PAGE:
A recent study published by psychologist Anthony Morrison and colleagues in the British medical journal, The Lancet, is stirring up a long-standing debate about the treatment of schizophrenia. The article describes a randomized controlled trial involving people diagnosed with schizophrenia who refused to take psychiatric medications called “antipsychotics.” The researchers tested whether these patients could be treated with a form of talk therapy called cognitive-behavioral therapy (CBT) in lieu of medications. In the study, patients received one-on-one counseling sessions in which the therapist normalized their experiences and taught them psychological coping strategies to reduce stress and manage their illness. After 18 months of treatment, 41% of patients receiving CBT achieved a “good clinical response” compared to only 18% of patients receiving standard care.
Some people are understandably skeptical of the results of the study. One reason is that schizophrenia is seen as a chronic, debilitating disorder in which the sufferer experiences hallucinations (hearing voices or seeing things that aren’t there), delusions (false beliefs that the person is convinced are true), and other thinking disturbances that can severely interfere with normal functioning. Although schizophrenia only affects about 1% of the general population, it is estimated that 5% of the public experiences psychotic symptoms, such as hallucinations or delusions, at least to some degree. Antipsychotic medications are thought to work by affecting neurotransmitters such as dopamine in the brain, thereby reducing the severity of hallucinations and delusions.
Despite their ability to help many people, the limitations of antipsychotic medications have become increasingly clear over the years. These medications aren’t effective for everyone and often produce problematic side effects that range from excessive drowsiness to potentially life-threatening complications, requiring careful clinical monitoring. Not surprisingly, about 50% of patients don’t adhere to their antipsychotic medication regimens. Research shows that antipsychotics can negatively affect a person’s health over time, leading to shrinkage of brain tissue and other cognitive impairments. Current treatment guidelines recommend that antipsychotics be continued even after the psychotic episode has remitted to prevent future relapse. Given emerging concerns over the long-term effects of antipsychotics on the brain, some have suggested that these medications are better used as short-term treatment and that alternatives should be considered in the longer-term.
Another recent study appears to affirm the wisdom of reducing unnecessary long-term antipsychotic usage when clinically possible. Wunderink and his colleagues randomized 128 patients in a first episode of psychosis, asking them to either continue their antipsychotic medication or withdraw the medication under a doctor’s supervision following remission of their symptoms. After a 2-year follow-up, those who discontinued the medications showed no differences in the severity of their symptoms compared to patients who stayed on antipsychotics. Even more surprisingly, those who were taken off the antipsychotic after being initially stabilized had over twice the rates of recovery from schizophrenia compared with those whose antipsychotic treatment was continued (40% vs 18%). It appeared that patients who safely discontinued the medications were less functionally impaired over time compared to those who remained on antipsychotics, resulting in higher recovery rates. Many are surprised to learn that recovery from schizophrenia is even possible. But prominent cases like that of the late John Nash, a Nobel-prize winning mathematician and subject of the book and film entitled A Beautiful Mind, provide public examples of this process.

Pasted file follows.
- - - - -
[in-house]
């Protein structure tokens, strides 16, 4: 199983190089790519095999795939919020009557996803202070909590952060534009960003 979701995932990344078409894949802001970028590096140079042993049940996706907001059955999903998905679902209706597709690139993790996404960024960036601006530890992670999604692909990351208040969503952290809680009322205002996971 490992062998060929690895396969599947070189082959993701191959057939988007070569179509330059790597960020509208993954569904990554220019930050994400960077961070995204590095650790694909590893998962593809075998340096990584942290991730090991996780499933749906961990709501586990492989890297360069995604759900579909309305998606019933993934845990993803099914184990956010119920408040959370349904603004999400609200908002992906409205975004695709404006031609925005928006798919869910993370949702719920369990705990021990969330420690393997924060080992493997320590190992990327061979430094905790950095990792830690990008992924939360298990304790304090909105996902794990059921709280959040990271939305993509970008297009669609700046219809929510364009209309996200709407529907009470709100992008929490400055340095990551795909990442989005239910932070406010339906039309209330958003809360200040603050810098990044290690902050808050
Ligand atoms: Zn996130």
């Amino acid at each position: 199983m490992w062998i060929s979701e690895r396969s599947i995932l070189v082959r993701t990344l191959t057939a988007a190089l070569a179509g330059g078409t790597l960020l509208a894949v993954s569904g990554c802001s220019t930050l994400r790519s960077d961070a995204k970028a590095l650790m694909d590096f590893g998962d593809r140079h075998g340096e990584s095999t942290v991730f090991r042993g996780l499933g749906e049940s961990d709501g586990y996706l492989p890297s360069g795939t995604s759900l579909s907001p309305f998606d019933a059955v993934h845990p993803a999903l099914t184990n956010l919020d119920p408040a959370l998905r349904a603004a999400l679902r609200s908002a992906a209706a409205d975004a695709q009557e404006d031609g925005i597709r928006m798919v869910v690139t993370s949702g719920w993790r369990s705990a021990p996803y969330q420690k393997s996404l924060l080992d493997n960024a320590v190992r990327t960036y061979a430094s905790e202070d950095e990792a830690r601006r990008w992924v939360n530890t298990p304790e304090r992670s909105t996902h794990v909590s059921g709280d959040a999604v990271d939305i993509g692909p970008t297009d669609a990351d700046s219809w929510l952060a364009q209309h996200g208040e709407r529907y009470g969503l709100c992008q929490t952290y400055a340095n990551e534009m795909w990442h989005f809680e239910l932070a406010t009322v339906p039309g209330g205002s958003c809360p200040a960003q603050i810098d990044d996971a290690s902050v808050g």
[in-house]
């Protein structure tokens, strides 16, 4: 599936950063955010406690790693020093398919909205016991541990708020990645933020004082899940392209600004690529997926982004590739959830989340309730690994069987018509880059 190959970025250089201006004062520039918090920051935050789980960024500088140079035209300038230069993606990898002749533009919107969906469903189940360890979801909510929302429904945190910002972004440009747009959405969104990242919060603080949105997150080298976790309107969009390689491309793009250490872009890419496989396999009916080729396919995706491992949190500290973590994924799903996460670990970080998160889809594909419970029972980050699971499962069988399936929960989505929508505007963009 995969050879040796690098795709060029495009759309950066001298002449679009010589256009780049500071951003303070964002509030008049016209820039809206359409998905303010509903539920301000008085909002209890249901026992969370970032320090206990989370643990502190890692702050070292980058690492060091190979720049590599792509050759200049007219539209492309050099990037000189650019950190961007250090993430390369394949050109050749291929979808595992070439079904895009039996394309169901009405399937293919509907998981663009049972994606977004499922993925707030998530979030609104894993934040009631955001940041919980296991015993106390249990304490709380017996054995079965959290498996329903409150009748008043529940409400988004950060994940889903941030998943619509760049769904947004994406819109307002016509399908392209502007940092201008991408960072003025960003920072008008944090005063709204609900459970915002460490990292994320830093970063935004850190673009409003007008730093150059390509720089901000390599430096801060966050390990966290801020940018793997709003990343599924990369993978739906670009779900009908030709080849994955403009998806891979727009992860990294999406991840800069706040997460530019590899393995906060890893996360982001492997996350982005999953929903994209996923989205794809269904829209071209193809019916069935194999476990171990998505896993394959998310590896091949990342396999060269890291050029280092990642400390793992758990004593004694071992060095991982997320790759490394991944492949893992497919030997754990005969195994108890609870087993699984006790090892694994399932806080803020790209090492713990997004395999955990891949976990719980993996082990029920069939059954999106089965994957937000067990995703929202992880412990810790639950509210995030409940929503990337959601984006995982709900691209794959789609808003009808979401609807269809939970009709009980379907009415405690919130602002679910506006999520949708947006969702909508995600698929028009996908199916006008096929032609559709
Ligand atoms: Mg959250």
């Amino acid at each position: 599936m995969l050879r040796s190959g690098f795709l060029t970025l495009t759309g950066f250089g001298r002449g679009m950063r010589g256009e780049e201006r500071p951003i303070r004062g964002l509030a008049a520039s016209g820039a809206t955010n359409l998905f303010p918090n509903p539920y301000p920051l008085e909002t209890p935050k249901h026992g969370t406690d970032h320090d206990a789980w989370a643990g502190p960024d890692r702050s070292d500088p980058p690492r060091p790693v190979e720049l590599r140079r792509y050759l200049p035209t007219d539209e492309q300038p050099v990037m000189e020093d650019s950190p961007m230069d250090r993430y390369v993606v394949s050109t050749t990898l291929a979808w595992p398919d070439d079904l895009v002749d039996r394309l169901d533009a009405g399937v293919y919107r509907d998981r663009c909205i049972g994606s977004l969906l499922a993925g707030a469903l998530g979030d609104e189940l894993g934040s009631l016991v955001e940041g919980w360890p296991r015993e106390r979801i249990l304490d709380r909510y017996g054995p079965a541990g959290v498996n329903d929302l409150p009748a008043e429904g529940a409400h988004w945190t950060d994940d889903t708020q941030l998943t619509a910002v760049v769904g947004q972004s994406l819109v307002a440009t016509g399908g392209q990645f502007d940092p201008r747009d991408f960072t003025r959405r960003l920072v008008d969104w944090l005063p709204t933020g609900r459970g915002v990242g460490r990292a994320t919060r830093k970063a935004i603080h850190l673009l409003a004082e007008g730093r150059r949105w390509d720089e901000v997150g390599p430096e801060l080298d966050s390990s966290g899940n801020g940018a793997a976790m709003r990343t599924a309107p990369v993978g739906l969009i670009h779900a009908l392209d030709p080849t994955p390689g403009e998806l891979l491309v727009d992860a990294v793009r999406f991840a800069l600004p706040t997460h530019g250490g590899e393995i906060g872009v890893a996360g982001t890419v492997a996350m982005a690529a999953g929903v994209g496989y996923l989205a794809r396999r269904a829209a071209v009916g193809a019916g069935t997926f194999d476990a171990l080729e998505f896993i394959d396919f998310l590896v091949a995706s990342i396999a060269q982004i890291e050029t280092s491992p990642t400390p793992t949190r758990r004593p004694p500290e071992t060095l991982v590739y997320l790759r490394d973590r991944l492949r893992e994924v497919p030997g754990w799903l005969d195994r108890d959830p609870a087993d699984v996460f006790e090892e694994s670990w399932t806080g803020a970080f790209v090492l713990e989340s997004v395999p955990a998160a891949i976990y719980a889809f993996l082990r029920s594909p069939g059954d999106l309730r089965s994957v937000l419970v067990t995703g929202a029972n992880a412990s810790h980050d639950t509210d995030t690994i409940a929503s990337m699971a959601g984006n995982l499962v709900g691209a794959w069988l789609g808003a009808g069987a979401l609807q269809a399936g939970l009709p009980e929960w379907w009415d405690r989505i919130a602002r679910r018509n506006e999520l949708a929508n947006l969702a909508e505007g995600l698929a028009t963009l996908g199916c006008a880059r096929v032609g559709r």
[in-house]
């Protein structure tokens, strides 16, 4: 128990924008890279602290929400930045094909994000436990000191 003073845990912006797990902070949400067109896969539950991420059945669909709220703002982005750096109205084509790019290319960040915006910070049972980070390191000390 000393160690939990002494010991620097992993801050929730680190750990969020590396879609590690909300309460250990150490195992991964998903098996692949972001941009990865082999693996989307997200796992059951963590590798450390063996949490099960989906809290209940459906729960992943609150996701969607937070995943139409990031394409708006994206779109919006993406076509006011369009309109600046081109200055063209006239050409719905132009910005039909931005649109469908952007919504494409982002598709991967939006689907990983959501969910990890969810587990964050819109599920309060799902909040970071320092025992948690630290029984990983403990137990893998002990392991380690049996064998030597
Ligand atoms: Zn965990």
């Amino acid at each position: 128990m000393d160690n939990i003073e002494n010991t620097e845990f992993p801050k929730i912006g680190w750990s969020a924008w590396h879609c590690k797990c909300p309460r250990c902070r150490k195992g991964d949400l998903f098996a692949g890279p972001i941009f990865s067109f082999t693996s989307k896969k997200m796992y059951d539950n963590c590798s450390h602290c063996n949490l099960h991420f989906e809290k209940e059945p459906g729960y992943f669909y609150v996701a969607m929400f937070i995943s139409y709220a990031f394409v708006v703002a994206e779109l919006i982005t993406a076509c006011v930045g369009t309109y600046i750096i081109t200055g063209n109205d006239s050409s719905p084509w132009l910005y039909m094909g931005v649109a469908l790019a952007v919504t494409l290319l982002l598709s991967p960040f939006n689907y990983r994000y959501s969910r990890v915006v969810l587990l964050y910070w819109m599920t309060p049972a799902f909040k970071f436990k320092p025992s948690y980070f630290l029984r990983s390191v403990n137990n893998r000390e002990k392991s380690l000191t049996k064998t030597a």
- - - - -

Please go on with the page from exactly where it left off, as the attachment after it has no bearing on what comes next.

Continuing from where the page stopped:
So if antipsychotics can offer diminishing returns over time for many patients, what else can be done? There are now a large number of studies conducted with thousands of patients in different countries showing that adding psychotherapy, such as CBT, to a person’s treatment produces better clinical outcomes compared with medications alone. Therapy for psychosis continues to evolve. In recent years, researchers have begun incorporating mindfulness techniques into the treatment to provide further benefits. Put simply, mindfulness means bringing nonjudgmental awareness and acceptance to our moment-to-moment experiences, including thoughts and feelings. Being more mindful has been shown to produce many benefits to a person’s psychological and even physical health. Today’s CBT treatments for psychosis are increasingly combining mindfulness, acceptance, and self-compassion to help patients manage psychotic symptoms and to promote social and occupational functioning.
It is important for service users and their family members to know that current guidelines recommend combining cognitive-behavioral therapy with antipsychotic medication to achieve the best results when treating psychosis. But the Lancet study, showing that CBT can be beneficial even when patients are not taking antipsychotics, is challenging this conventional wisdom. Although potentially exciting, we must tread cautiously here. Further studies are needed to confirm the appropriateness of CBT for psychosis in the absence of ongoing antipsychotic treatment. Even if CBT alone can be shown to be useful for at least a subgroup of patients with schizophrenia, it is not likely to be an option for everyone. But recent research reminds us that we have a lot more to learn about how to help people cope with their psychosis. In the end, we must carefully weigh the benefits as well as costs of medications or psychotherapy for psychosis to better understand how they should be used, either alone or in combination, to promote optimal recovery from a very debilitating illness like schizophrenia.